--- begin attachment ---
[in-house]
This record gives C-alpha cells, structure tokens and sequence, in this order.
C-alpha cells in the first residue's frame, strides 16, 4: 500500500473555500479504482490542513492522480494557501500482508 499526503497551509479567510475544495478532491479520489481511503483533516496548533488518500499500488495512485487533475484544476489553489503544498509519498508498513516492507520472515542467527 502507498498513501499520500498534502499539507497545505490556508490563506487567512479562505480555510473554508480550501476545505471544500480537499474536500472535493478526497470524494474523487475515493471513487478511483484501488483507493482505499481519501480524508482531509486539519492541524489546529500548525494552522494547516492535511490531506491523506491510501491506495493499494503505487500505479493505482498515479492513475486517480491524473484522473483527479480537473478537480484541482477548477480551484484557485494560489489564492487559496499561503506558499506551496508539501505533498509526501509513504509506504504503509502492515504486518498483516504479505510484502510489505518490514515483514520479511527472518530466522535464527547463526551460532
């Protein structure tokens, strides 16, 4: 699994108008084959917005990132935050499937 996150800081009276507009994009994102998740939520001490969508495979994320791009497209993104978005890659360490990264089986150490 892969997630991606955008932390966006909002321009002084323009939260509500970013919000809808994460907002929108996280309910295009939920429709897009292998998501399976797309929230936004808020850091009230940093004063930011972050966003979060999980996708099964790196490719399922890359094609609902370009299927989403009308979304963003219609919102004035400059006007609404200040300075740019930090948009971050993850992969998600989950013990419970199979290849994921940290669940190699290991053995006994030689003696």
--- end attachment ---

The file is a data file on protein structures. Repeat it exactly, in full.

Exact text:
[in-house]
This record gives C-alpha cells, structure tokens and sequence, in this order.
C-alpha cells in the first residue's frame, strides 16, 4: 500500500473555500479504482490542513492522480494557501500482508 499526503497551509479567510475544495478532491479520489481511503483533516496548533488518500499500488495512485487533475484544476489553489503544498509519498508498513516492507520472515542467527 502507498498513501499520500498534502499539507497545505490556508490563506487567512479562505480555510473554508480550501476545505471544500480537499474536500472535493478526497470524494474523487475515493471513487478511483484501488483507493482505499481519501480524508482531509486539519492541524489546529500548525494552522494547516492535511490531506491523506491510501491506495493499494503505487500505479493505482498515479492513475486517480491524473484522473483527479480537473478537480484541482477548477480551484484557485494560489489564492487559496499561503506558499506551496508539501505533498509526501509513504509506504504503509502492515504486518498483516504479505510484502510489505518490514515483514520479511527472518530466522535464527547463526551460532
């Protein structure tokens, strides 16, 4: 699994108008084959917005990132935050499937 996150800081009276507009994009994102998740939520001490969508495979994320791009497209993104978005890659360490990264089986150490 892969997630991606955008932390966006909002321009002084323009939260509500970013919000809808994460907002929108996280309910295009939920429709897009292998998501399976797309929230936004808020850091009230940093004063930011972050966003979060999980996708099964790196490719399922890359094609609902370009299927989403009308979304963003219609919102004035400059006007609404200040300075740019930090948009971050993850992969998600989950013990419970199979290849994921940290669940190699290991053995006994030689003696």